It’s that time of year: two weeks into January and two weeks into keeping — or breaking — those New Year’s resolutions. It’s a time of year when local health and fitness professionals see a boost, often followed by a steady decline back to the norm, in their businesses.
Jose Briceno, owner of LUX Personal Training, said he found this to be true at his 318 Davis St., Clarks Summit studio.
“Business can go up (during the Christmas and New Year’s season), but it’s not long-term, usually,” he said. “Only a fraction of those people remain.”
Rather, he said it’s the clients who are committed to being healthy throughout the year that come regularly and stick to their goals.
Kelly Menichiello, of Breathe Fitness Studio, 919 Northern Blvd., South Abington Township, agrees that commitment to being healthy is important.
“My motto pretty much is, ‘health is your wealth,” she said. “And if you have your health, you pretty much have everything.”
The following are seven tips from the two local professionals, for keeping those New Year’s resolutions and staying healthy and fit throughout the year:
1. Know what you want.
The first thing Briceno does with his new clients is ask them if they have a clear goal in mind for their fitness program. If they don’t, determining one becomes the first step.
It doesn’t have to be earth-shattering, either. He recommends starting off with baby steps, practicing patience and celebrating all progress, no matter its significance. That extra 30 pounds that was gained over a 20-year period of time is not going to go away in two weeks.
And that’s OK.
“People want to shoot for the stars,” he said. “They say, ‘I want to lose 30 pounds. Tomorrow.’ Start small.”
On the other hand, however, he said not having a goal at all, or setting one that is too “random” or “generic,” isn’t going to get a person very far, especially in terms of motivation.
2. Accountability is key.
Once the goal is set, it’s important to stick with it.
“People always tell me, ‘I know what to do, I know what to eat, but I don’t do it,’” Briceno said.
One way in which Menichiello suggests her clients keep track of their progress and stay accountable is to take measurements of their bodies, rather than weighing in on a scale.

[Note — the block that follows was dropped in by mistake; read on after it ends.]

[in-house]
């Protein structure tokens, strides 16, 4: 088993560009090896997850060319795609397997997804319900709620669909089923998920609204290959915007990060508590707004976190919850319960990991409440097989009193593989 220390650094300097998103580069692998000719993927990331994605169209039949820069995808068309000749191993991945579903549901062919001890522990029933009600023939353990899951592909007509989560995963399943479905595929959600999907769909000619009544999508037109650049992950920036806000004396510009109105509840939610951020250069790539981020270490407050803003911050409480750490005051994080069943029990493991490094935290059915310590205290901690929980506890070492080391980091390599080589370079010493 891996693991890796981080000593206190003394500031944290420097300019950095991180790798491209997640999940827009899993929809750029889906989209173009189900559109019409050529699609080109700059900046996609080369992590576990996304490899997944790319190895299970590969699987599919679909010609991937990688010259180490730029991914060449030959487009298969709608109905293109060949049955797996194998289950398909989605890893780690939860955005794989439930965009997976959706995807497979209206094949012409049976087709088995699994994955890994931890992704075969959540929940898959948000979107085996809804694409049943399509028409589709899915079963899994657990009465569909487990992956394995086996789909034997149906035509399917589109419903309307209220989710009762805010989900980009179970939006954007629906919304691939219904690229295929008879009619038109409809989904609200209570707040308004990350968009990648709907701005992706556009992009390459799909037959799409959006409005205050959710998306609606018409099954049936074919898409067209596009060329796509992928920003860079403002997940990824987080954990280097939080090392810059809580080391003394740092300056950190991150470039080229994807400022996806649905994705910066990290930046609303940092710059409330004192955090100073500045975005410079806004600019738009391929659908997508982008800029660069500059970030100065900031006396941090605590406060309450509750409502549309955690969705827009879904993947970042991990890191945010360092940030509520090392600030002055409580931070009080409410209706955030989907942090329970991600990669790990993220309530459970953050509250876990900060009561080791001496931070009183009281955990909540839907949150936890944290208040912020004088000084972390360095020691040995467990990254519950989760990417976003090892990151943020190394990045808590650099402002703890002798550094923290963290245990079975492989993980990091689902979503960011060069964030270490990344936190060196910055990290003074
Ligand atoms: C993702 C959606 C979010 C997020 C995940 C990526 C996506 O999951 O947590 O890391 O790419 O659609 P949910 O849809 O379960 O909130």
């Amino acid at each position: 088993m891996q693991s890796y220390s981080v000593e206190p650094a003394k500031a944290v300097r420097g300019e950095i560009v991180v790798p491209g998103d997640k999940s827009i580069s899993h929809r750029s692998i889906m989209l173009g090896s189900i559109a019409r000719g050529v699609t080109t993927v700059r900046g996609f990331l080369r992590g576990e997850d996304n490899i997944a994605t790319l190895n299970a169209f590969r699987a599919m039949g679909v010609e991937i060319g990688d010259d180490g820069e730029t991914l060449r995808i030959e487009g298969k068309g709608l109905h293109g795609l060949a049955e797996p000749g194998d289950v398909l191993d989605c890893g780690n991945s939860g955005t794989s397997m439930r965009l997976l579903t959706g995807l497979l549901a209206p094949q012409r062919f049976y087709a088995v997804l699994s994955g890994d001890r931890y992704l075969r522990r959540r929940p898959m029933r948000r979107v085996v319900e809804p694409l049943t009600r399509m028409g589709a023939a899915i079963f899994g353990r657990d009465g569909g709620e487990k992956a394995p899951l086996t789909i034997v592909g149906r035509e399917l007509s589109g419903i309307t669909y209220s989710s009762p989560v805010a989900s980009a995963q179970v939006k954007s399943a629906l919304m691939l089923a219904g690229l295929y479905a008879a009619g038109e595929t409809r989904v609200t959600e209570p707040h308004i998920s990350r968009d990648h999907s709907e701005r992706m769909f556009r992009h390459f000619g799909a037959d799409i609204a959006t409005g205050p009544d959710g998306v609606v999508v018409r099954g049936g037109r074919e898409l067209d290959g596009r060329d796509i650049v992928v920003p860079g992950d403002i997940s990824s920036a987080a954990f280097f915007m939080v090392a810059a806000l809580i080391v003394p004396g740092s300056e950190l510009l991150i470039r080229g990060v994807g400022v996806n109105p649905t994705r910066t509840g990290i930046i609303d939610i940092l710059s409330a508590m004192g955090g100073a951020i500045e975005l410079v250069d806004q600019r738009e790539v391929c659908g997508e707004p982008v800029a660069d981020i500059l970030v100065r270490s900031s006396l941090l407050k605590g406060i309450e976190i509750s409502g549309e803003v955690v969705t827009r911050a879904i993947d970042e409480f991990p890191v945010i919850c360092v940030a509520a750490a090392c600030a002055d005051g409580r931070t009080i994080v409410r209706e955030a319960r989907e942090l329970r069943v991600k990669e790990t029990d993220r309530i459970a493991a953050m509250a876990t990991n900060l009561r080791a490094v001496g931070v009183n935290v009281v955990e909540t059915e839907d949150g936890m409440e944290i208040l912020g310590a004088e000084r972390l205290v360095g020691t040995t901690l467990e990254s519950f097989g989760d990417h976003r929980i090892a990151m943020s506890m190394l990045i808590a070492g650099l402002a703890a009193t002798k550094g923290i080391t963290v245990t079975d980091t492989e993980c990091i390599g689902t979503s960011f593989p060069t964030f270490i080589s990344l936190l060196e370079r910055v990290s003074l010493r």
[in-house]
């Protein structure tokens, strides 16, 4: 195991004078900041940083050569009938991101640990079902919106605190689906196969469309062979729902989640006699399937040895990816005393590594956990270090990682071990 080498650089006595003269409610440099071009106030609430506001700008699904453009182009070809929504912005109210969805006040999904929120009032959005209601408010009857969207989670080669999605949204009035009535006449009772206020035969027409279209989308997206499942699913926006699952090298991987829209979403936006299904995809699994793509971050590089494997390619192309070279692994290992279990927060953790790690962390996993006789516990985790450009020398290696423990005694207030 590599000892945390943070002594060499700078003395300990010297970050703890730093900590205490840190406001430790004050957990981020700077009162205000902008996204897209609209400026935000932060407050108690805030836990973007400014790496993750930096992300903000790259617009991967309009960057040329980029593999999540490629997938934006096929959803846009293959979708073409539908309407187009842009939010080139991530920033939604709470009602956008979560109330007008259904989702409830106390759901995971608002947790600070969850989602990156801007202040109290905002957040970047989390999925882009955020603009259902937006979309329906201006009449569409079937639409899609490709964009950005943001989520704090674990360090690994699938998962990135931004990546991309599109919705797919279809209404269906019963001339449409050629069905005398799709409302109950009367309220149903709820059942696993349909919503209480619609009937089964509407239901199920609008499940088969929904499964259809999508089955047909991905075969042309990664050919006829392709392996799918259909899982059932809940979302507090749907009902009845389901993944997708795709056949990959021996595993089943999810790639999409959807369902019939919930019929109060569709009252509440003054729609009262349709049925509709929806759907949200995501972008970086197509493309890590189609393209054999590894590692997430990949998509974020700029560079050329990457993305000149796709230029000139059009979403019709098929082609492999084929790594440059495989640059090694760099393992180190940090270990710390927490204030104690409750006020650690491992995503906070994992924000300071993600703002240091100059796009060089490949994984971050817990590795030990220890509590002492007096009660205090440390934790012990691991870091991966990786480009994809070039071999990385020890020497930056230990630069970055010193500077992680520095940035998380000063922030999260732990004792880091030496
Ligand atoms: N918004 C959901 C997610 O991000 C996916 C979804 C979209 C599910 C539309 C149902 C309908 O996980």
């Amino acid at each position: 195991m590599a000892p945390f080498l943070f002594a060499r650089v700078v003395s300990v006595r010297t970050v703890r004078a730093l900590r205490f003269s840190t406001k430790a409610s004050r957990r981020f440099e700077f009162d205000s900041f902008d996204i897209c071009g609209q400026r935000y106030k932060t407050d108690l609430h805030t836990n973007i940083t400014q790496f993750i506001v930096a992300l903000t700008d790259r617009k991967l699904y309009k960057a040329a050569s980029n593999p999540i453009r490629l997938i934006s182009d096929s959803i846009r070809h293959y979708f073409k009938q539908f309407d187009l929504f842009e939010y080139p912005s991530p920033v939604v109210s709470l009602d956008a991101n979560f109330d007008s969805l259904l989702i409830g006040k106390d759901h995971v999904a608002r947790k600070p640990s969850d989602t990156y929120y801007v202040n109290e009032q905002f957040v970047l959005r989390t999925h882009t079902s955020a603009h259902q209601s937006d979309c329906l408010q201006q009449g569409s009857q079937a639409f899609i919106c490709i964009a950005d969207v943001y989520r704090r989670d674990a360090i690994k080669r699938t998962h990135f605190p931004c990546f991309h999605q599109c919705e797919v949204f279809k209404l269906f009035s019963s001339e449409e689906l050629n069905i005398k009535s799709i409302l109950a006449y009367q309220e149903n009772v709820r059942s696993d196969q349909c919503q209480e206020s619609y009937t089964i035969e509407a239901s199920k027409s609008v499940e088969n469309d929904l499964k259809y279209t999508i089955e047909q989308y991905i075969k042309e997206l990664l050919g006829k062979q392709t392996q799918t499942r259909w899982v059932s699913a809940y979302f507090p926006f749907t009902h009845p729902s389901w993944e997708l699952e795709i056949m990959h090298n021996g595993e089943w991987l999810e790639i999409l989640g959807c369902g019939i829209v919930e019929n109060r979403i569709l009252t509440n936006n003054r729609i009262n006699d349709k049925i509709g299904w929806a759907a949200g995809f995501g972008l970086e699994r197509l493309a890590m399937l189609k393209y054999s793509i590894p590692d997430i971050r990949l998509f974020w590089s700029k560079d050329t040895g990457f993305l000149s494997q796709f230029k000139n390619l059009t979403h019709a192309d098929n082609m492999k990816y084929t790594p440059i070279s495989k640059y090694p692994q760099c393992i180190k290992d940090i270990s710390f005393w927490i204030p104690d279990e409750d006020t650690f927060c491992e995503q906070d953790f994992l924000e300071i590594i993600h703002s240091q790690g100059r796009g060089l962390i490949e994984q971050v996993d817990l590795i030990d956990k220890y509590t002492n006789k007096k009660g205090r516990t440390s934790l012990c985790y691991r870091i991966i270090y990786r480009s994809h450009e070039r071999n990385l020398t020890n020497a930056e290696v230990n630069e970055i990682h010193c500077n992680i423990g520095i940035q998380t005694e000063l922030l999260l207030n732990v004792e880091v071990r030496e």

“I want them to concentrate on how their clothes fit, how they feel physically, not necessarily on the scale,” she said.
3. Do what you enjoy.
This is one of the biggest reasons for success at LUX, according to Briceno — he helps his clients develop individualized programs based on what they enjoy. Just because a person doesn’t enjoy running, or dislikes lifting weights, it doesn’t mean he or she won’t enjoy another form of exercising.
They just have to work to find that niche.
4. Spice it up with variety.
Even too much of a good thing can be, well, too much of a good thing. If a person enjoys exercising a certain way, he or she may not enjoy that specific routine day in and day out.
Menichiello suggests adding a good dose of variety.
“Boredom does hinder people from keeping going,” she said.
And quitting is not part of the plan, she added.
5. Bring a friend…or two.
Menichiello suggests teaming up and bringing a friend to exercise together. This also helps with accountability and keeping things fun.
Briceno takes it a step further, with the importance of developing a support system, such as a running group or kayaking club. He said finding that support system, although key, is not always easy or right in front of you.
“It’s rarely found in the family, sadly,” he said. “For many clients, it’s tough.”
6. Think big picture.
While some people focus their changes on diet and others on exercise, Menichiello said when it comes to a person’s health, it’s important to focus on lifestyle as a whole, including not only diet and exercise, but sleeping and drinking habits as well. For example, she said drinking water and tea is a healthier choice than sodas and energy drinks. And the amount of sleep one gets is linked to how he or she feels during the day.
7. Pick yourself back up.
Briceno said a combination of an “all or nothing attitude” and failure is the number one reason he sees people quit.
He explained that a person will get off to a great start, then miss a few classes or workouts, blame him- or herself, lose confidence and give up.
Briceno stressed that no one is perfect. Everyone will fail eventually. But it is the people who then pick themselves back up and keep pressing on who he sees succeed in their goals.
Reach Elizabeth Baumeister at 570-704-3943 or on Twitter @AbingtonJournal.